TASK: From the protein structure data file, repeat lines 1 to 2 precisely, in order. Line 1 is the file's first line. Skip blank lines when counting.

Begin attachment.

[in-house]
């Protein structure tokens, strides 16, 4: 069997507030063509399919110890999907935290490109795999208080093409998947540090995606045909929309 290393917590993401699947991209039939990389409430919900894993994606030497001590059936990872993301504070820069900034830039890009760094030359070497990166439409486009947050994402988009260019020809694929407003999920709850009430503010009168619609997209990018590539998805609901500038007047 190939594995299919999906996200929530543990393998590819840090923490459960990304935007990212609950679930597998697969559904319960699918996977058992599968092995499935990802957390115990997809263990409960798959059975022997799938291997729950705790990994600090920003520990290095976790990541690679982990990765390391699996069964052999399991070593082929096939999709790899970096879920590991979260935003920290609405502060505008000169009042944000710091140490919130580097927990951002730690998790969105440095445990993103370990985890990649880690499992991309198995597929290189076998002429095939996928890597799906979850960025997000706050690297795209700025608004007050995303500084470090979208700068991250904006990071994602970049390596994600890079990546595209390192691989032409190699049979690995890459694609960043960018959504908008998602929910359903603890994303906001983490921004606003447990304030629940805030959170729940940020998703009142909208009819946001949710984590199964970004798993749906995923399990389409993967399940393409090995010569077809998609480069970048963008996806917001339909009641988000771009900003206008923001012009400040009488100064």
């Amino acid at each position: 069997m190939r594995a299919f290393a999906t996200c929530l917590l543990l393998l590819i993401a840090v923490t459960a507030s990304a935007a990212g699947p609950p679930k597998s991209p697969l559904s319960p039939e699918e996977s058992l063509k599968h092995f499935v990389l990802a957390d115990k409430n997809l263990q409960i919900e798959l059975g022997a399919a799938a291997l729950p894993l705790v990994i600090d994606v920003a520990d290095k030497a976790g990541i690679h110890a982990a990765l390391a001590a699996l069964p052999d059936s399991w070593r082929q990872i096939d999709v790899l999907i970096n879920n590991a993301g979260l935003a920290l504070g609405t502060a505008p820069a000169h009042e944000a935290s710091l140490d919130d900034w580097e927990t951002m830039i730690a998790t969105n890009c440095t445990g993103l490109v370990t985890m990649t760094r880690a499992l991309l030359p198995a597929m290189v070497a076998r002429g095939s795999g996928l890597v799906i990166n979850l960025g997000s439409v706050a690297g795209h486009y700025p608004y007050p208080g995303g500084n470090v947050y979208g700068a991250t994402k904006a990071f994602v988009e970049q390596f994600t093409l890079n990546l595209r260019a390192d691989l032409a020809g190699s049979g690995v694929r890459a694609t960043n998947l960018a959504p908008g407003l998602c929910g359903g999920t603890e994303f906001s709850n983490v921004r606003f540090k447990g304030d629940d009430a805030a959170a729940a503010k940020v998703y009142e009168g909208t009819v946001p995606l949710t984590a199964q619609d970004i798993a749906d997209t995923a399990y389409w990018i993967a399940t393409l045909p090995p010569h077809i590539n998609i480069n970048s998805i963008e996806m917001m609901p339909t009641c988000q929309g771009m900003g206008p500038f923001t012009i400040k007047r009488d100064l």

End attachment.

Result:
[in-house]
């Protein structure tokens, strides 16, 4: 069997507030063509399919110890999907935290490109795999208080093409998947540090995606045909929309 290393917590993401699947991209039939990389409430919900894993994606030497001590059936990872993301504070820069900034830039890009760094030359070497990166439409486009947050994402988009260019020809694929407003999920709850009430503010009168619609997209990018590539998805609901500038007047 190939594995299919999906996200929530543990393998590819840090923490459960990304935007990212609950679930597998697969559904319960699918996977058992599968092995499935990802957390115990997809263990409960798959059975022997799938291997729950705790990994600090920003520990290095976790990541690679982990990765390391699996069964052999399991070593082929096939999709790899970096879920590991979260935003920290609405502060505008000169009042944000710091140490919130580097927990951002730690998790969105440095445990993103370990985890990649880690499992991309198995597929290189076998002429095939996928890597799906979850960025997000706050690297795209700025608004007050995303500084470090979208700068991250904006990071994602970049390596994600890079990546595209390192691989032409190699049979690995890459694609960043960018959504908008998602929910359903603890994303906001983490921004606003447990304030629940805030959170729940940020998703009142909208009819946001949710984590199964970004798993749906995923399990389409993967399940393409090995010569077809998609480069970048963008996806917001339909009641988000771009900003206008923001012009400040009488100064």